Public readings took place across the Colonies starting July 8 in Philadelphia. Most signatories signed the Declaration of independence Aug. 2; this document is on display at the National Archives in Washington, DC

Whether your revolutionary relatives were Founding Fathers or members of the Continental army—or, as was usually the case for women, kept the home front warm—they helped forge a new nation. Most enlisted men were between ages 16 and 60, but younger and older men also served.

On the other hand, maybe your family didn't think a split with England was such a good idea and remained Loyalists, or even fought with British or Hessian troops. The British offered some African-American slaves—now called Black Loyalists—freedom in exchange for military service.

See these free articles for advice and resources to help you research your American Revolution genealogy.
Elsewhere on the web, check out these Revolutionary War genealogy and history websites:

Military records | Social History
Tuesday, 03 July 2012 08:44:28 (Eastern Daylight Time, UTC-04:00)  #  Comments [0]
# Friday, 29 June 2012
Genealogy News Corral, June 23-27
Posted by Diane

  • The city of Los Angeles and the Los Angeles Historical Society have teamed up to publish an online database of LA city officials back to 1850. Click Search Office Holder to search by name. To browse, click an election year on the left, then click the tabs for elected officials, committees and appointed officials, and expand the lists in each category. If you have an ancestor who served as a public official in LA, you might find it helpful to download the site's Introduction and User Guide via the links on the left side of the page.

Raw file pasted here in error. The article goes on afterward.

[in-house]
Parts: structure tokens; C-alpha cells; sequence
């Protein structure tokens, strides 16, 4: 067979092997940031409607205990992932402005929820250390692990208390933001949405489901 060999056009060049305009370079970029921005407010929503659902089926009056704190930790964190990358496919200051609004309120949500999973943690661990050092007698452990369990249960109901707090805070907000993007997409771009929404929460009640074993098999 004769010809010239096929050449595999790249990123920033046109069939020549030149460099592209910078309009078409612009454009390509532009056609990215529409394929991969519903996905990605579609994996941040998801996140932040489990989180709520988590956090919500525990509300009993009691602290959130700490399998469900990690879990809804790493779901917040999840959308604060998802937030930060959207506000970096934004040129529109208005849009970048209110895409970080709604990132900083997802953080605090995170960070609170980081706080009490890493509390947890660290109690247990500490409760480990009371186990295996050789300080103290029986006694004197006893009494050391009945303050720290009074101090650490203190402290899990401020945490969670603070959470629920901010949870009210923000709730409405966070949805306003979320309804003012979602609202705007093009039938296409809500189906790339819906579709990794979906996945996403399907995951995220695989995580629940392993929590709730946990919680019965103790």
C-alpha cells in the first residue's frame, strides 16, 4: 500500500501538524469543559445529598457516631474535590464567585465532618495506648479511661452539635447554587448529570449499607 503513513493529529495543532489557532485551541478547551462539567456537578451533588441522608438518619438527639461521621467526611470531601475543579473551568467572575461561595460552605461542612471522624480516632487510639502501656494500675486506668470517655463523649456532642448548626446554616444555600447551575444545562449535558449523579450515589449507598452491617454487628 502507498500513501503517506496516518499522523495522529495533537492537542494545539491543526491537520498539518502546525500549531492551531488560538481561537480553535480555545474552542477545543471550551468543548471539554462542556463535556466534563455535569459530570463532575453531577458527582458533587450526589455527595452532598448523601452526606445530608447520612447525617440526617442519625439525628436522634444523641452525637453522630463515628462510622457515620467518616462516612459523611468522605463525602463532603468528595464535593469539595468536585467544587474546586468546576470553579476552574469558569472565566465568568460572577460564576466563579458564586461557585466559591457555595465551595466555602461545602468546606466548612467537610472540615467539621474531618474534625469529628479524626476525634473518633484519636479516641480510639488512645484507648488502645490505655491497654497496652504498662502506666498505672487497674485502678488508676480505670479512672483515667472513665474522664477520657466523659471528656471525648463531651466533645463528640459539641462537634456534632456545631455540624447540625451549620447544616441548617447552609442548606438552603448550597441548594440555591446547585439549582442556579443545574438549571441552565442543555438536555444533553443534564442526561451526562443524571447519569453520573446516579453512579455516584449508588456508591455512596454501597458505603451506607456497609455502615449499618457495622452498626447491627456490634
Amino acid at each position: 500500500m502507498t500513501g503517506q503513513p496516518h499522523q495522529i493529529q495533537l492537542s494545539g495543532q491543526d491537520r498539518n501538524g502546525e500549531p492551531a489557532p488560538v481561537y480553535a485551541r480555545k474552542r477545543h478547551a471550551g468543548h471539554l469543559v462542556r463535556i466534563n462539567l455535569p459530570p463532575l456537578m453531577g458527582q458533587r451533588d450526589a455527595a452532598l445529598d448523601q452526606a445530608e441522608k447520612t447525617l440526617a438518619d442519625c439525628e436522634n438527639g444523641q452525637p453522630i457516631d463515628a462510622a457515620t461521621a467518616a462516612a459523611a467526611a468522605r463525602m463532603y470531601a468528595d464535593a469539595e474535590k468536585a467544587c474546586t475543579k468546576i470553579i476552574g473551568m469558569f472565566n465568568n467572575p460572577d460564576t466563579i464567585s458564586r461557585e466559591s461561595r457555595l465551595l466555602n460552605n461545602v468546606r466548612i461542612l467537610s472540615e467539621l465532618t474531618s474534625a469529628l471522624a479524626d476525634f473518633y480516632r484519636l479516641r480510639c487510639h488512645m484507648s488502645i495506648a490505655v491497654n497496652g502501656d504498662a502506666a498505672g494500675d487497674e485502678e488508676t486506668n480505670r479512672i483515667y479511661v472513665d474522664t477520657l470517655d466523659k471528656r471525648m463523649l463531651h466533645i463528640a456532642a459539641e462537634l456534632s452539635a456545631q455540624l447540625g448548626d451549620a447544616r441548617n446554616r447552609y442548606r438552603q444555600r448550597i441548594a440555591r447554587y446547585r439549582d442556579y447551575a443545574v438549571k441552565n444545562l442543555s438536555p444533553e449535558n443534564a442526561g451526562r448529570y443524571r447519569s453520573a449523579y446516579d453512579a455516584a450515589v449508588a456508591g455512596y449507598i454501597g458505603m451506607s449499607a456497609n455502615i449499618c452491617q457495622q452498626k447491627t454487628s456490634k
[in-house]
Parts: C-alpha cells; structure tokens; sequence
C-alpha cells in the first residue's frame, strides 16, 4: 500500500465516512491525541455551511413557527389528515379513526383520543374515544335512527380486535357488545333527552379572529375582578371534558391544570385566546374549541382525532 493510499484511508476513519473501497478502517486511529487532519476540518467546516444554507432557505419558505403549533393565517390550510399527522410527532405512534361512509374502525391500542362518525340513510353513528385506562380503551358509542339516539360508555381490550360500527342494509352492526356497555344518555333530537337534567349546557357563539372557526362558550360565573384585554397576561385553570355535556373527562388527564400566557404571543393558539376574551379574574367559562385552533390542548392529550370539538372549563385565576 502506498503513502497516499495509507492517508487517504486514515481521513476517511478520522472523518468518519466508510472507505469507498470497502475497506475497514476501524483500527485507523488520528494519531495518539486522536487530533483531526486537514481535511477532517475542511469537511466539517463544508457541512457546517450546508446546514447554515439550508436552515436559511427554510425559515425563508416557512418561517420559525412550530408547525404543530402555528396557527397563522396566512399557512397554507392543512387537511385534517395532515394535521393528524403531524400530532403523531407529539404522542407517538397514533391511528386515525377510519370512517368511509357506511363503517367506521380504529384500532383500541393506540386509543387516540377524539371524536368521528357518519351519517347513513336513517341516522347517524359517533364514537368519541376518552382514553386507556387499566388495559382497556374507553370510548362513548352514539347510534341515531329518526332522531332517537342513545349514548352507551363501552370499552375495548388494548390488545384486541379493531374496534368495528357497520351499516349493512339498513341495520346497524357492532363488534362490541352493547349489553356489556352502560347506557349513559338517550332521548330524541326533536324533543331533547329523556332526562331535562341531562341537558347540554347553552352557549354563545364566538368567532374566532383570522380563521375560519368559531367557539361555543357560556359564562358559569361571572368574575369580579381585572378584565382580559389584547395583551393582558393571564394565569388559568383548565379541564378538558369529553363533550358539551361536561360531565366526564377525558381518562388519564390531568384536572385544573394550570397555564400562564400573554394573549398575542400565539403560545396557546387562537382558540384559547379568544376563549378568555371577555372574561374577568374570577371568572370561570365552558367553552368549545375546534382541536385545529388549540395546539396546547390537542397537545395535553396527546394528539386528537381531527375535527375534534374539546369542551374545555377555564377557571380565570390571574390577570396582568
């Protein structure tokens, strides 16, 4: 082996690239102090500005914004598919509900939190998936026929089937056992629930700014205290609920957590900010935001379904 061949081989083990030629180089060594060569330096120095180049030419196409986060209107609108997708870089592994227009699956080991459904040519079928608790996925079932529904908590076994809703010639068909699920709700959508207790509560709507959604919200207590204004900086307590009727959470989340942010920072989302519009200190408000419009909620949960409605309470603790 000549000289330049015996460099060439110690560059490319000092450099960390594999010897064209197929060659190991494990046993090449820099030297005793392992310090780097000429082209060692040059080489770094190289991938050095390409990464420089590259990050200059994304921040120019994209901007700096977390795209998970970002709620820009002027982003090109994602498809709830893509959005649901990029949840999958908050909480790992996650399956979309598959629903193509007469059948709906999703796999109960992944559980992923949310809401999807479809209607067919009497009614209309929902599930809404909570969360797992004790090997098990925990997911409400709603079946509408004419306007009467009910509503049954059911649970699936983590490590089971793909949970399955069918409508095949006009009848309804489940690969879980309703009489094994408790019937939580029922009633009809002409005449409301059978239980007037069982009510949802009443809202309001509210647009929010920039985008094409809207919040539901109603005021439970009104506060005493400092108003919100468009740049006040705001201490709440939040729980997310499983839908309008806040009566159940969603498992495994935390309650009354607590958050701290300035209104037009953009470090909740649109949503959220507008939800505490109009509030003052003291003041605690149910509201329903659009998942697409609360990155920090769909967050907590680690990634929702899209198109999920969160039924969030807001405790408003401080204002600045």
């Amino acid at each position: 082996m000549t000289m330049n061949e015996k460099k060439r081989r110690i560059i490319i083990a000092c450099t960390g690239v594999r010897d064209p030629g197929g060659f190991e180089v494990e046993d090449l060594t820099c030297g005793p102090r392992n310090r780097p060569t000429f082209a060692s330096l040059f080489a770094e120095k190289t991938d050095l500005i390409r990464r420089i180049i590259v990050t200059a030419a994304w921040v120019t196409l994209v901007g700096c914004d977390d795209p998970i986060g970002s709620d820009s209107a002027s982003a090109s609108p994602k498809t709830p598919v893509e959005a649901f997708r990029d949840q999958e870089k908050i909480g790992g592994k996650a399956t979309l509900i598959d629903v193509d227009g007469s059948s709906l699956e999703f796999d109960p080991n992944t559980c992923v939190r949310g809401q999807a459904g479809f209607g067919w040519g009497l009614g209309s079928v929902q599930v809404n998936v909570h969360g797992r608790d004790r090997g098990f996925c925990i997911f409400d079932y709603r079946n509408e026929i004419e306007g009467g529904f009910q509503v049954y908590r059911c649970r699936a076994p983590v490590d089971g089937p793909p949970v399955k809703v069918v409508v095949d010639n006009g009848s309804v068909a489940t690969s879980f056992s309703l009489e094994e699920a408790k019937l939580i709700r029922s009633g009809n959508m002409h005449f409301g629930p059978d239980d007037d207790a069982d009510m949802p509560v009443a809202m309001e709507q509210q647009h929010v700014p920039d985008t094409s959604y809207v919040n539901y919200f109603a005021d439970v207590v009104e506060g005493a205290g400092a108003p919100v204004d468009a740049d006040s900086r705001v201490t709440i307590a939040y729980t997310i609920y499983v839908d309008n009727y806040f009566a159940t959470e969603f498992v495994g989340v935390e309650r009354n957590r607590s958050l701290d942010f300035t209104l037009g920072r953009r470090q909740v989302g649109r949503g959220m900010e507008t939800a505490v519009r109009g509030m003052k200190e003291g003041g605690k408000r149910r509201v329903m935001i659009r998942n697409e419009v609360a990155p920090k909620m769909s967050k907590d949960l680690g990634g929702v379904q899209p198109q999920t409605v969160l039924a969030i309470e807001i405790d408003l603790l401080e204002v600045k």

Free Databases | Genealogy Events | Genealogy societies | Military records
Friday, 29 June 2012 10:44:37 (Eastern Daylight Time, UTC-04:00)  #  Comments [0] Adds Six States to Its 1940 Census Index (Including Ohio!)
Posted by Diane

No sooner had we sent out yesterday's Genealogy Insider newsletter with a 1940 census update, than announced the addition of six states to its free, searchable 1940 census index.

Those new states are:
  • Pennsylvania
  • Ohio (yahoo!)
  • Tennessee
  • Virginia
  • Colorado
  • Vermont
Added to the existing indexes for Delaware, Maine, New York, Nevada, Washington DC, this makes 10 searchable states plus DC for, and a total of 34 states plus DC across all 1940 census index websites (MyHeritage and FamilySearch with its 1940 Community Census Project partners). The 1940 census is free to search on all these sites.
I immediately searched the Ohio index for my grandmother, who I knew was living with her sister somewhere in Cincinnati in 1940. Right away I found her and a sister, living with the family of another sister in a suburb just north of downtown.

She was a bookkeeper at a foundry. Now I just need to figure out where she met my grandfather, an engineer staying at the YMCA downtown in 1940.

This screenshot shows's new image viewer (still in beta). A window at the bottom shows transcribed information, and one on the right shows source details (you can make both of these windows disappear by clicking the double arrows on the green tabs).

When you zoom in and can no longer see the name column, the indexed names pop out from the left side—with the person you searched on and his/her household highlighted—so you can keep track of the rows of names. For several columns, you can hover over a cell and the transcribed information will pop up.

I've experienced a few minor glitches when moving around the record image using the new viewer on a Mac.

Search's 1940 census here (the page's design makes it look like you're just searching New York, but you can type any of the indexed states into the Lived In field). | census records | Free Databases